Melrose Jewelers Accused Of Trademark Infringement By Rolex

By Joseph Mandour on August 13, 2012

watch-thumb-200x133-46827 San Diego – Rolex announced that it has recently initiated a trademark infringement lawsuit against Melrose Jewelers.

After purchasing multiple products from the Los Angeles jeweler, Rolex alleges that the defendant is offering counterfeit products that use the Rolex trademarks without authorization. In its court documents, Rolex claims that Melrose also intentionally created websites to promote, advertise and sell counterfeit watches and parts. Rolex also says that Melrose is using the registered Rolex trademarks to sell its counterfeit products in retail locations, in advertisements and on the Internet. The famous watchmaker claims that it is in no way affiliated with the jewelry store and use of its trademarks is causing consumer confusion and deception. Rolex alleges that Melrose’s actions constitute “false designations of origin, false descriptions and unfair competition”.

Melrose argues that it only acquires authentic timepieces and parts to sell on its websites and at its retail locations. The jewelry store insists that it only offers the highest quality products and offers up its $10 million revenue from 2011 as proof. Melrose offers other luxury brands for sale including Breitling, Cartier, Tag Heuer and Omega. The popular jeweler claims that it sells pre-owned timepieces and restores previously worn watches, but vehemently insists that it does not include counterfeit products or parts. It also claims that its jewelers conduct thorough inspections of products to ensure that only the best quality watches are offered to its consumers.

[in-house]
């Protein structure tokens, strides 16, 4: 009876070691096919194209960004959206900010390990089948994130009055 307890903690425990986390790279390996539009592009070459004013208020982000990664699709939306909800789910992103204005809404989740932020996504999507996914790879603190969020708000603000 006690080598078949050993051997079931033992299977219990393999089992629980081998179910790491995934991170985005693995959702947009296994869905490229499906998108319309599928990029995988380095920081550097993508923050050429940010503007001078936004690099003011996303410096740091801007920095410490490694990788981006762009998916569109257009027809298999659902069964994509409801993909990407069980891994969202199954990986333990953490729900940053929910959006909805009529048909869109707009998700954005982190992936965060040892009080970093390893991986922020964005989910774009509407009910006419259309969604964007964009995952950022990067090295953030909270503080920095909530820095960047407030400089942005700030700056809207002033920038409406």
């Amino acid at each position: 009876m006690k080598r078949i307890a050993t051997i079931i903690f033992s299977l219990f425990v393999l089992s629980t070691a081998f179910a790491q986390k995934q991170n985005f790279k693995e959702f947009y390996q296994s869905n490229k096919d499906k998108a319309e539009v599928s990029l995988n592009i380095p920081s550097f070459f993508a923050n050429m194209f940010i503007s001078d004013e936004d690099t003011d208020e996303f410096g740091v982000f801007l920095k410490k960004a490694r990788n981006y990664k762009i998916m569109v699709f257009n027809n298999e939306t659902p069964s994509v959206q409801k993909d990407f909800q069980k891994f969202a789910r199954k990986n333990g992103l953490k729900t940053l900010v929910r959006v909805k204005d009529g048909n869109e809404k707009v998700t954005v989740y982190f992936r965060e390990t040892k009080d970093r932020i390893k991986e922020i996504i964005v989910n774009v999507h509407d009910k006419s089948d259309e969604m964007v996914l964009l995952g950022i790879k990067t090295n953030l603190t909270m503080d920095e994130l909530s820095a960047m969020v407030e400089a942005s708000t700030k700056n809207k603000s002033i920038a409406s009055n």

Rolex is also alleging that Melrose conducts business through six separate websites that utilize the Rolex trademarks and direct Rolex consumers to Melrose Jeweler websites. The websites include: rolexgiveaway.ca, rolexblogsite.com, rolexblogsite.net, rolexwatchforum.com, rolexwatchforum.net, rolexwatchforums.com, and rolexwatchforums.

Rolex is asking for a court order to prevent Melrose from using its trademarks. It is also seeking a permanent injunction to shut down the websites offering new or previously owned products under the Rolex brand names or utilizing meta tags or keywords incorporating the Rolex trademarks. The luxury watchmaker is seeking $2 million in damages, or up to $100,000 for each domain name Melrose has used. Rolex is also seeking attorney’s fees and court costs.

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